Getting That First Job Out of School

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Work?! Who, Me?

You need money, or you’re bored, or maybe you need experience. It’s time to get your first job or internship out of school. How do you choose? How can you make the most of your experience? Let’s face it, some jobs and internships are great. They can give you real experience. Others, like flipping burgers or sweeping floors in a factory, may seem less appealing and offer less. Nevertheless, any work experience can be put to good use, and trying something out part-time allows you to know if it’s something you might want to continue in the future. Let’s look at how to make the most of it.

How Do I Know What Kind of Job to Look For?

The best way to get a job you will love is to know yourself. What are your strengths? Learning about your natural abilities in an objective fashion can open your eyes to avenues you may not have explored. Ethan – the student in our first story – didn’t know that he would be good in sales, but once he saw how all of his abilities fit together, it gave him the confidence to try a new field. More important, he began to enjoy what he was doing and was able to start thinking about future options.

Other important factors are your interests and your values. One new way to land a fascinating job or internship is to look beyond school. What kind of field do you want to end up in? What would you really enjoy doing? Find someone who is doing just that and offer to work for him. Tell him why you’re interested. Do you like working out of doors? With children? With pets? Do you ultimately want to go into fashion design? Mechanical engineering? Do you need to make enough money to pay for part of your education, or is it more important to get a job that will look good on a resume? Each person has a unique set of interests, values, and goals. The job that your best friend thinks is great may be the most frustrating job for you.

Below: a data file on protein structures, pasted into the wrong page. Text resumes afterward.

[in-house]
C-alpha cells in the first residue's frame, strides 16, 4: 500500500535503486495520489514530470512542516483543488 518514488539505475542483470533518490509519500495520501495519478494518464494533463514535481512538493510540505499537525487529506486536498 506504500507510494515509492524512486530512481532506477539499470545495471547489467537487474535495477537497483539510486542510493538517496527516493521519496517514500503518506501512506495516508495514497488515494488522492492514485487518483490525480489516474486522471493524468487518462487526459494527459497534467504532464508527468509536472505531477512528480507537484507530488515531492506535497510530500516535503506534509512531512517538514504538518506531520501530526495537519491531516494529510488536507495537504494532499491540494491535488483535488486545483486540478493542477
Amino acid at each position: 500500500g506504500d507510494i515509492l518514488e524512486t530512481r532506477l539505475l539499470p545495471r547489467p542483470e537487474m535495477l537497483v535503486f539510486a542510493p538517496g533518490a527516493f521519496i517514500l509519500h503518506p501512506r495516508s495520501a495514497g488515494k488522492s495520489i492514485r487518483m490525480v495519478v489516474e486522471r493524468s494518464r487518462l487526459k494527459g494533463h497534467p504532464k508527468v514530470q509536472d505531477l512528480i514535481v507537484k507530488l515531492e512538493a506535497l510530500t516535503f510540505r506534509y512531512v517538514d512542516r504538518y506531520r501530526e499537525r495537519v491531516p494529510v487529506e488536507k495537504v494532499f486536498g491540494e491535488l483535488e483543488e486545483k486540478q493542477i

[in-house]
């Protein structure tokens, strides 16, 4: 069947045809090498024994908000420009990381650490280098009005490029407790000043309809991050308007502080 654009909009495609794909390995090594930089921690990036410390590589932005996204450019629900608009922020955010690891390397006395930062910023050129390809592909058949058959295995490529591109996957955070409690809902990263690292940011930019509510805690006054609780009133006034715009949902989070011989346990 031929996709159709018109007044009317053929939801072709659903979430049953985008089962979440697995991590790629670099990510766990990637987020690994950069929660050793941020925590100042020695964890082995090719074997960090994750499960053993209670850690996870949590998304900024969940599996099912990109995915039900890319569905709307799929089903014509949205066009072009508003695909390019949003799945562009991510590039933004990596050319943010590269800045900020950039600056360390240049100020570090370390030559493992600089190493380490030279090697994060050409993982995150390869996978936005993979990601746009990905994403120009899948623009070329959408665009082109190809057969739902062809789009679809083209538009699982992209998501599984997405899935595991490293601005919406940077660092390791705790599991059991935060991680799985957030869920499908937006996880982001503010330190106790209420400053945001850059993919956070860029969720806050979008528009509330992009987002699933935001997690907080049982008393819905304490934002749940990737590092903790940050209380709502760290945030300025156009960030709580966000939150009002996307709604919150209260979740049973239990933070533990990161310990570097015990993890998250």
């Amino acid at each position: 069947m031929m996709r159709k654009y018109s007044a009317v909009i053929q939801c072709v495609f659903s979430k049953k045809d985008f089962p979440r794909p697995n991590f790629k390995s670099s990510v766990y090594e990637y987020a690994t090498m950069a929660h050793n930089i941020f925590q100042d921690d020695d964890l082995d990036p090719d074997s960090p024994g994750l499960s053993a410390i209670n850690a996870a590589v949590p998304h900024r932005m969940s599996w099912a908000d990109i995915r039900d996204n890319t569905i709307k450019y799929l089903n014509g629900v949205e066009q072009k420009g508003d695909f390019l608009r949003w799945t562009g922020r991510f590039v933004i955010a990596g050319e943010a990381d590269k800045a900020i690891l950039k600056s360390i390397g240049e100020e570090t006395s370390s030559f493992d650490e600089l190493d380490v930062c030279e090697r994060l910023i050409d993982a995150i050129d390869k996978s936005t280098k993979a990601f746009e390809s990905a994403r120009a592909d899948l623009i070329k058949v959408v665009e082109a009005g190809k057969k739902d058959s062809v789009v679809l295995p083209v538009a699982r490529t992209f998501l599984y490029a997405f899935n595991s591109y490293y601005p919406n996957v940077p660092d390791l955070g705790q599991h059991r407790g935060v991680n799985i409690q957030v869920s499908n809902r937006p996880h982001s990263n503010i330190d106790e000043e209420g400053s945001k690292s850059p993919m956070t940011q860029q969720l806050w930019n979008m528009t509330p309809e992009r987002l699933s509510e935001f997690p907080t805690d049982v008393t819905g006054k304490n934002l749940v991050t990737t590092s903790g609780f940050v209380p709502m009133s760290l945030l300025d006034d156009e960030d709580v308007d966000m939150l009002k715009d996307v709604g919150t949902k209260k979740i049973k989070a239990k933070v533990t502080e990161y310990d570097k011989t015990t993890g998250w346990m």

How Do I Get A Meaningful Job?

First, do the basics. Start your search early. If you have a good idea about your areas of strength and interest, it is easier to talk to potential employers in the corresponding fields. A prospective employer wants employees who have a desire to work for the company and who can articulate the ways in which they can contribute.

Jeffrey knew he wanted to go into engineering. After his junior year in high school, he talked to an engineering company and got a job on a survey team for the summer. Not only did this fit his proposed plans, but it let him assess whether this was really the career he wanted. Part-time jobs are a great way to try out a variety of options. They offer the best way to make plans for long-term careers because they provide realistic information rather than an idealized version of what a job may be.

What if I Can’t Get a Job in a Field That Interests Me?

Face it – not every job turns out to be great. Maybe you have to get a job close to home because transportation to an ideal job is too difficult. Maybe you’ll decide to work in the family business or take the job that makes the most money, even if these are not the most interesting. The most important thing is to make the most of what you have. If you have a sense of your strengths and a plan for the future, even so-so jobs can be turned to your advantage.

Part-time jobs and internships can be the start of a practical lifelong career path. The first step is to know yourself. Learn your natural abilities. Integrate that information with your interests, values and family background. Then use that knowledge to explore fields that fascinate you and that meet your unique plans for the future.

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